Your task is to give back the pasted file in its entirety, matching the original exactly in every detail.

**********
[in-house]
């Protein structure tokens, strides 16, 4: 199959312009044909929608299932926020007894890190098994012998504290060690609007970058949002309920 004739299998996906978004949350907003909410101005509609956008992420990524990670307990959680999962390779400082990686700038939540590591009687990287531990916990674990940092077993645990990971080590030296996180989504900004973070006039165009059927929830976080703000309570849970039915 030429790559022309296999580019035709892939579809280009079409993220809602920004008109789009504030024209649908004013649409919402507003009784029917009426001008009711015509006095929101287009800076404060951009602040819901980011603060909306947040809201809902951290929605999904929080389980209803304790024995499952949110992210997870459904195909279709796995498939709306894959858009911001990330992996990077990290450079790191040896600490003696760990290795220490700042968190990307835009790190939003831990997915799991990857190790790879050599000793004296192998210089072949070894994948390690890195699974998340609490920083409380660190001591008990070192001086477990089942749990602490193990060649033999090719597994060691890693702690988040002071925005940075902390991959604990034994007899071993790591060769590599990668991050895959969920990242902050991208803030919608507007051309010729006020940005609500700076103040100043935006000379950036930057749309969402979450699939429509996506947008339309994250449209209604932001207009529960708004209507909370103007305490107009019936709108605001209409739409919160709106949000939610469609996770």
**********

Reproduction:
[in-house]
């Protein structure tokens, strides 16, 4: 199959312009044909929608299932926020007894890190098994012998504290060690609007970058949002309920 004739299998996906978004949350907003909410101005509609956008992420990524990670307990959680999962390779400082990686700038939540590591009687990287531990916990674990940092077993645990990971080590030296996180989504900004973070006039165009059927929830976080703000309570849970039915 030429790559022309296999580019035709892939579809280009079409993220809602920004008109789009504030024209649908004013649409919402507003009784029917009426001008009711015509006095929101287009800076404060951009602040819901980011603060909306947040809201809902951290929605999904929080389980209803304790024995499952949110992210997870459904195909279709796995498939709306894959858009911001990330992996990077990290450079790191040896600490003696760990290795220490700042968190990307835009790190939003831990997915799991990857190790790879050599000793004296192998210089072949070894994948390690890195699974998340609490920083409380660190001591008990070192001086477990089942749990602490193990060649033999090719597994060691890693702690988040002071925005940075902390991959604990034994007899071993790591060769590599990668991050895959969920990242902050991208803030919608507007051309010729006020940005609500700076103040100043935006000379950036930057749309969402979450699939429509996506947008339309994250449209209604932001207009529960708004209507909370103007305490107009019936709108605001209409739409919160709106949000939610469609996770």